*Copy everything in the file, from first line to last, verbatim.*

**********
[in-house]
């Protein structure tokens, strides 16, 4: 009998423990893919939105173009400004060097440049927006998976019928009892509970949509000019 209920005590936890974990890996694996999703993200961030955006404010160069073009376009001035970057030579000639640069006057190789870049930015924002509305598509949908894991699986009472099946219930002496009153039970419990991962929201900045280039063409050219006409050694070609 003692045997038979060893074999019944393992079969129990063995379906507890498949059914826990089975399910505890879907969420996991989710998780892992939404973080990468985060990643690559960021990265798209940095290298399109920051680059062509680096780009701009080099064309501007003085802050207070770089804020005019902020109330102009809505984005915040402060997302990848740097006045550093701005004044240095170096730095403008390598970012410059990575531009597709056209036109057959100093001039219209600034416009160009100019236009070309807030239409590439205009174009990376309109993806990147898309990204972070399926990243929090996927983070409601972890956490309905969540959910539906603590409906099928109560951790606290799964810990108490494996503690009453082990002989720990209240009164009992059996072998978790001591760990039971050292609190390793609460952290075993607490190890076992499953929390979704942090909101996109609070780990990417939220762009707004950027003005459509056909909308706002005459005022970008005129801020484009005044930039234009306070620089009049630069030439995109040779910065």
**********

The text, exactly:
[in-house]
């Protein structure tokens, strides 16, 4: 009998423990893919939105173009400004060097440049927006998976019928009892509970949509000019 209920005590936890974990890996694996999703993200961030955006404010160069073009376009001035970057030579000639640069006057190789870049930015924002509305598509949908894991699986009472099946219930002496009153039970419990991962929201900045280039063409050219006409050694070609 003692045997038979060893074999019944393992079969129990063995379906507890498949059914826990089975399910505890879907969420996991989710998780892992939404973080990468985060990643690559960021990265798209940095290298399109920051680059062509680096780009701009080099064309501007003085802050207070770089804020005019902020109330102009809505984005915040402060997302990848740097006045550093701005004044240095170096730095403008390598970012410059990575531009597709056209036109057959100093001039219209600034416009160009100019236009070309807030239409590439205009174009990376309109993806990147898309990204972070399926990243929090996927983070409601972890956490309905969540959910539906603590409906099928109560951790606290799964810990108490494996503690009453082990002989720990209240009164009992059996072998978790001591760990039971050292609190390793609460952290075993607490190890076992499953929390979704942090909101996109609070780990990417939220762009707004950027003005459509056909909308706002005459005022970008005129801020484009005044930039234009306070620089009049630069030439995109040779910065």